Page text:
The Oogieloves in the Big Balloon Adventure
The Oogieloves in the Big Balloon Adventure is a 2012 (even though production for this film ended in 2009, akin to Foodfight!) American interactive adventure film for children directed by Matthew Diamond. It is the brainchild of Teletubbies marketer Ken Viselman, who could not obtain rights to make a movie based on said series due to disputes with the series' creator and decided to repurpose an obscure show based in Detroit called My Bedbugs to make the film.
It's their friend Schluufy's birthday, and the Oogieloves -- Goobie, Zoozie and Toofie -- are planning a secret surprise party. But, when the last five magical balloons in LovelyLoveville are lost, Goobie, Zoozie and Toofie must find them, or the party will be a disaster. Along the way, the Oogieloves meet some interesting characters (Toni Braxton, Cloris Leachman, Christopher Lloyd) who help them in their quest, but will the three friends find the balloons in time to save the party?
Why It Sucks
- A movie actively encouraging toddlers to get up and mess around inside a theatre full of steps to fall off and steel-framed seats for them to hit their heads on is not a good idea. In addition, parents may be immune to realising how annoying their own children are in movie theaters, but this instinct notably does not extend to anyone else's. The fact that it was released to theaters nationwide instead of being a straight-to-video or made-for-TV film just makes it even worse.
- The Oogieloves themselves are creepy-looking, with unexpressive faces (in particular, their eyebrows are totally static), mouths that can barely open, arms that bulge weirdly, obvious seams in their heads, lower eyelids that are always part-closed and make them look stoned, and soulless glassy eyes that constantly reflect the studio lights. The fact that they are placed in the presence of actual humans, where it turns out they are about seven feet tall and have heads so big they could reasonably fit an adult's entire head in their mouth, does not help in the slightest. They are even more grating than the Teletubbies. Schluufy (who sounds like Meatwad) and the side characters look even more unsettling.
- The songs are pointless and would rather be jeered at than danced to, such as the song about nasal congestion and the song about Penelope having bunions and being gassy.
- The plot is paper-thin.
- Poor attempts at comedy, whether there are running gags ("Goofy Toofie! Pick up your pants!") or lame puns (a tree house shaped like a teapot = a treepot).
- Weirdness and nonsense all around (wrong science facts, a Mexican walking like an Egyptian, and a Spanish person playing East-Indian music).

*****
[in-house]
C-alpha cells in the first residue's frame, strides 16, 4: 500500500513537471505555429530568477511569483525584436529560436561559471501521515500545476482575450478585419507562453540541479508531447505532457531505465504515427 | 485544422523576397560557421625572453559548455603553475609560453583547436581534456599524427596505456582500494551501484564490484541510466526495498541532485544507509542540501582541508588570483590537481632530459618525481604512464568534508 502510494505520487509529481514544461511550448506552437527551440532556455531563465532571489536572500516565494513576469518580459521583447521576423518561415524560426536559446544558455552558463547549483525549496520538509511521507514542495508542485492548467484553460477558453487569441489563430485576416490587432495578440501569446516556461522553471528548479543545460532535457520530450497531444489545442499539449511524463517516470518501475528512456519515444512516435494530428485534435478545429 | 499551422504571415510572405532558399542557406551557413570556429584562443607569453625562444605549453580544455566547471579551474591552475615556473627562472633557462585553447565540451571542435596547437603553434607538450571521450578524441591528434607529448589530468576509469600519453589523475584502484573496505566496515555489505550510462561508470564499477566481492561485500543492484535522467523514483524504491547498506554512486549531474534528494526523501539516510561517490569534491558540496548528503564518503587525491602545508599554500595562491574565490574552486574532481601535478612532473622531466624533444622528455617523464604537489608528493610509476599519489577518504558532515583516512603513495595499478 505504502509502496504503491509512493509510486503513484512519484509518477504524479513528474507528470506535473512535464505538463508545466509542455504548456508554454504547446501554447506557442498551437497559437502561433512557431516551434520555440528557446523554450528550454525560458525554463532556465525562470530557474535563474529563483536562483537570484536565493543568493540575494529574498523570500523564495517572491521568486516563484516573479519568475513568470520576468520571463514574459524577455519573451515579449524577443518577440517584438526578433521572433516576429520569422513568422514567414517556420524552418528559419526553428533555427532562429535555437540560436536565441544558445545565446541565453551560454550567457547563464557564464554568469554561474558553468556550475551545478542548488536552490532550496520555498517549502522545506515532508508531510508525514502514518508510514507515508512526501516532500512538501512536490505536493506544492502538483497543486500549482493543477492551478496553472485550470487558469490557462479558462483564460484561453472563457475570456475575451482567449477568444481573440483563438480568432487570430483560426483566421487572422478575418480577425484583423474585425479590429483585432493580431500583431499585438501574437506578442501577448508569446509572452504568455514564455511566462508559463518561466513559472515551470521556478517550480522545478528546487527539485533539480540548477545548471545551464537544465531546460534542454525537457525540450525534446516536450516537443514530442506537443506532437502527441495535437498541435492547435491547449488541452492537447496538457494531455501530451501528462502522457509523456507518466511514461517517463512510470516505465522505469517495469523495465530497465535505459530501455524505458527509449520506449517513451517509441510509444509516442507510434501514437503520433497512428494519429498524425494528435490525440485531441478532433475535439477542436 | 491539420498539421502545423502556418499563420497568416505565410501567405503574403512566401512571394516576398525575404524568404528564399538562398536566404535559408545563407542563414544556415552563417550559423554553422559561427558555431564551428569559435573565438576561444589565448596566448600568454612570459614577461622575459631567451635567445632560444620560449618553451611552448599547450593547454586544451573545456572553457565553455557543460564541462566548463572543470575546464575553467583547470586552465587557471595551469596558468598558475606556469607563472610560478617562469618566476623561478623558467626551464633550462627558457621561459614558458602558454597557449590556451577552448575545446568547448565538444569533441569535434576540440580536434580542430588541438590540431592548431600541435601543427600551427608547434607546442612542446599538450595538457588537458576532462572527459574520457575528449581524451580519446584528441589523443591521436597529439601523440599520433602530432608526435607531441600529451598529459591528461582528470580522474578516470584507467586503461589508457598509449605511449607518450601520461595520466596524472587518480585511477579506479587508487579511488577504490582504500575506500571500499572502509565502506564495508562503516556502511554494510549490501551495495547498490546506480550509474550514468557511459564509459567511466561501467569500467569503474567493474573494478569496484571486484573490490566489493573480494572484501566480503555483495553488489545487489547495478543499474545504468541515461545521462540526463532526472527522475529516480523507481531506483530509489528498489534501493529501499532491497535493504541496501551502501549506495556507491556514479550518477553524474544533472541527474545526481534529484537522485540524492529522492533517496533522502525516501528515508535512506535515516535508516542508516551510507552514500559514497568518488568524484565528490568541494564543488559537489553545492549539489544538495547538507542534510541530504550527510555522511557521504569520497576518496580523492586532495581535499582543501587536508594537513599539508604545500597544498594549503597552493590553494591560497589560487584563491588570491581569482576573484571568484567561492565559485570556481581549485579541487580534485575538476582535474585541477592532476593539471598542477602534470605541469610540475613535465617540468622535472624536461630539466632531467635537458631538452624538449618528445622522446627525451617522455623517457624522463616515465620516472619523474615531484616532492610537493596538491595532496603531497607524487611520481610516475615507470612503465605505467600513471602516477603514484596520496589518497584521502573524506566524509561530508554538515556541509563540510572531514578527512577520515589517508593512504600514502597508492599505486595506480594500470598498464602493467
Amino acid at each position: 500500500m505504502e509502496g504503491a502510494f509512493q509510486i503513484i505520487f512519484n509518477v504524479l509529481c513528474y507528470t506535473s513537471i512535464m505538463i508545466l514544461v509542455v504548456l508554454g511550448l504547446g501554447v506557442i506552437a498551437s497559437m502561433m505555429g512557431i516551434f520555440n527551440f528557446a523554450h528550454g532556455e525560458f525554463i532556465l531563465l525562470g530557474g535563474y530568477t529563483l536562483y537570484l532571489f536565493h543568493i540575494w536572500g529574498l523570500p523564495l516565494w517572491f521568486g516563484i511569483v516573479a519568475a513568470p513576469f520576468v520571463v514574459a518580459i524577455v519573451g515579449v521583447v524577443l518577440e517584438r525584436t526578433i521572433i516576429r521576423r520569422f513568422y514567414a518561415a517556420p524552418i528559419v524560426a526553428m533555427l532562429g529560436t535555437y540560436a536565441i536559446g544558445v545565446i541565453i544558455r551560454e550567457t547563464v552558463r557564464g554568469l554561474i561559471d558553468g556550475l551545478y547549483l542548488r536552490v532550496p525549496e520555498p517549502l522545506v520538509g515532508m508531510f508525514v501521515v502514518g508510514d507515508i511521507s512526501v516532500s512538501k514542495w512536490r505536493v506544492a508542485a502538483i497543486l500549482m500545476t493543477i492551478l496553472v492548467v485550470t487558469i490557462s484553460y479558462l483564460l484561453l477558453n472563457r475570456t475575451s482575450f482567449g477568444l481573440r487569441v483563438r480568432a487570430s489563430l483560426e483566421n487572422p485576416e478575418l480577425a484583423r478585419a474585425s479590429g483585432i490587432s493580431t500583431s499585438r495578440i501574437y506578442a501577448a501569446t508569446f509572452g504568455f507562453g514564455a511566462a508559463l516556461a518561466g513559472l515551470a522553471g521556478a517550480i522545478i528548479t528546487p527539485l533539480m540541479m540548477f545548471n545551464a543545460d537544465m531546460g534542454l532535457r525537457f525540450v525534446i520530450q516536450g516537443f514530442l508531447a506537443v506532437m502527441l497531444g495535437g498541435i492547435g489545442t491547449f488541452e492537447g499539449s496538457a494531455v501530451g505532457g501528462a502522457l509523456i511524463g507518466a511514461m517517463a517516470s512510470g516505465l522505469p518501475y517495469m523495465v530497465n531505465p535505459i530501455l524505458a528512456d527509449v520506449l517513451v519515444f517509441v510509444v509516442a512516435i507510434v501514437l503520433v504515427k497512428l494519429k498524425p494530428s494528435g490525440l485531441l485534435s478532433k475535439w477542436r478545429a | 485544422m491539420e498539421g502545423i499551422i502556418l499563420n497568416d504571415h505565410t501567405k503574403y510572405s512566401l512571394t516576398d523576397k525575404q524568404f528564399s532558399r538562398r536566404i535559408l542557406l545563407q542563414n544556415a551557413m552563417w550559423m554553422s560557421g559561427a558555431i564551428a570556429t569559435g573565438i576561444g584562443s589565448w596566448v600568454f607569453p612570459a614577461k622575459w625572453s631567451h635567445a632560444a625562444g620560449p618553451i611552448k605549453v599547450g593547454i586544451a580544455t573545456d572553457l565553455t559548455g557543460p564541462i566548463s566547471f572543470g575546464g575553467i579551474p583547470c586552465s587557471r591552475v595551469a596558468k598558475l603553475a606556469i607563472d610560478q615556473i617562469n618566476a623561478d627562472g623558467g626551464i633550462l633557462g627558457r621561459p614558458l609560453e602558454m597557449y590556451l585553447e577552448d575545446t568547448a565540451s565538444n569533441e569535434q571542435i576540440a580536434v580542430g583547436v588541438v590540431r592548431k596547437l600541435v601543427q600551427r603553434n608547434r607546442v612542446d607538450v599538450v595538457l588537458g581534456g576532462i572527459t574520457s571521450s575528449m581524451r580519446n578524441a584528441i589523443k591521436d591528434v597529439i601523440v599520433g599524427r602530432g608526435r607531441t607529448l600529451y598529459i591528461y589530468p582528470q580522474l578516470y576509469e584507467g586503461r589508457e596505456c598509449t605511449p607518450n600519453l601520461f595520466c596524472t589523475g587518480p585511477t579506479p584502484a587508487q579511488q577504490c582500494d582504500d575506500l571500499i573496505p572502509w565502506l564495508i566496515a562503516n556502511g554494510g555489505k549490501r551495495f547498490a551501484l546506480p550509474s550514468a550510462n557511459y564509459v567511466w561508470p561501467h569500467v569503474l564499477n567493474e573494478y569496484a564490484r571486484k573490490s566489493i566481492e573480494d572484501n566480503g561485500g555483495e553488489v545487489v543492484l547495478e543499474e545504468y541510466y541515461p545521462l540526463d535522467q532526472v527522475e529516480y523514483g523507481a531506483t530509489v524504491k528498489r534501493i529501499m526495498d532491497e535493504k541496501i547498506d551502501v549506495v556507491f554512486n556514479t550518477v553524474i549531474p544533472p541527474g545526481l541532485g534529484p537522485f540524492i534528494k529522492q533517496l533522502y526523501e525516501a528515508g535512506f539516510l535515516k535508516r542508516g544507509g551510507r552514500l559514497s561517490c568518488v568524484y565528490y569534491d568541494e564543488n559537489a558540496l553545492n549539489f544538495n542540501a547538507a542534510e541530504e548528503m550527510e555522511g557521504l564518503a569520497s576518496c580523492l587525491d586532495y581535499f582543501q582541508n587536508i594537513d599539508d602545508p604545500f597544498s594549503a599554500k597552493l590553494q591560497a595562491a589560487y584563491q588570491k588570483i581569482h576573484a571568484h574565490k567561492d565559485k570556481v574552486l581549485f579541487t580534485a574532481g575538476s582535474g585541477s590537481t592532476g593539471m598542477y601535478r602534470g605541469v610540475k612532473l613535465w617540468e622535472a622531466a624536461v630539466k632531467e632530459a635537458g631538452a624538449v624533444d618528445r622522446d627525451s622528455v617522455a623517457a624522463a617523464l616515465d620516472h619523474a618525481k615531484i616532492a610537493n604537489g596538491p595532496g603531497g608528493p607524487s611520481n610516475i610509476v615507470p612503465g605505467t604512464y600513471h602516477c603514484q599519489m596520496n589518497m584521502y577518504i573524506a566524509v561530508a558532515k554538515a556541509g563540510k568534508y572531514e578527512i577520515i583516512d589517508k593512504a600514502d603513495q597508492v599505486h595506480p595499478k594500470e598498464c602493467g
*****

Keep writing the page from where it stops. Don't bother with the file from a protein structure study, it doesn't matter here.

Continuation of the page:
- For a movie aimed at toddlers, the camera is sure interested in showing off Jubilee's rear. Same when Toofie says "I can't wait to get the snipples again!" (the abomination is probably trying to say "sniffles," but it doesn't sound like it at all)
- It wasted the talents of Christopher Lloyd (who really needs to fire his agent), Cary Elwes, Chazz Palminteri, and others who were involved in it.
- It features an unintentionally creepy scene where Bobbly Wobbly the cowboy (played by Cary Elwes) asks the Oogieloves to come into the back of his truck for some "Bobbly Wobbly fun" which does not exactly sound wholesome to an adult viewer. This could come off as teaching kids to trust weird strangers who ask you if you'd like to get into their vehicle to give you something.
- The infuriatingly stupid ending makes the whole journey seeking the balloons entirely pointless.
- The lyrics to Windy Window's song sound like they were written by Dr. Seuss while drunk and horribly depressed.
- At the beginning of the movie, there is blatant, self-praising bias when Zoozie exclaims that it's "the most amazing movie ever."
The Only Redeeming Quality
- This was thankfully never brought the all of countries other than Canada, UK and US.
- The movie was a critical and box office bomb, grossing $1.1 million against a $20 million budget and surpassed Delgo for the record for the worst opening weekend for a film playing in over 2,000 theaters, with the $443,901 it took working out as an average of less than two people present per screening.
- Although the movie had been completed in 2009, it was shelved for four years due to the producer wanting to patent the visual cues and synchronized house lights used in the movie.
- The movie was nominated for Worst Screen Ensemble and Worst Picture during the 33rd Golden Raspberry Awards, but both awards were won by Twilight Saga: Breaking Dawn - Part 2.
- Not long after the movie's release, numerous 10-star reviews came in for the movie on IMDb. The accounts that posted the reviews joined not long after the movie's release and had similar name structures. Although nobody is sure as to why it happened, one possible explanation for the sudden spike is that somebody involved with the movie was attempting to make the movie look good. After enough complaints were made, IMDb eventually made all 10-star votes on the title invalid in order to prevent further vote stuffing..
- Although the 10-star votes placed before IMDB's invalidation of them no longer count towards the film's score, the number of votes are still counted, and it is currently #99 on IMDb's Bottom Rated Movies list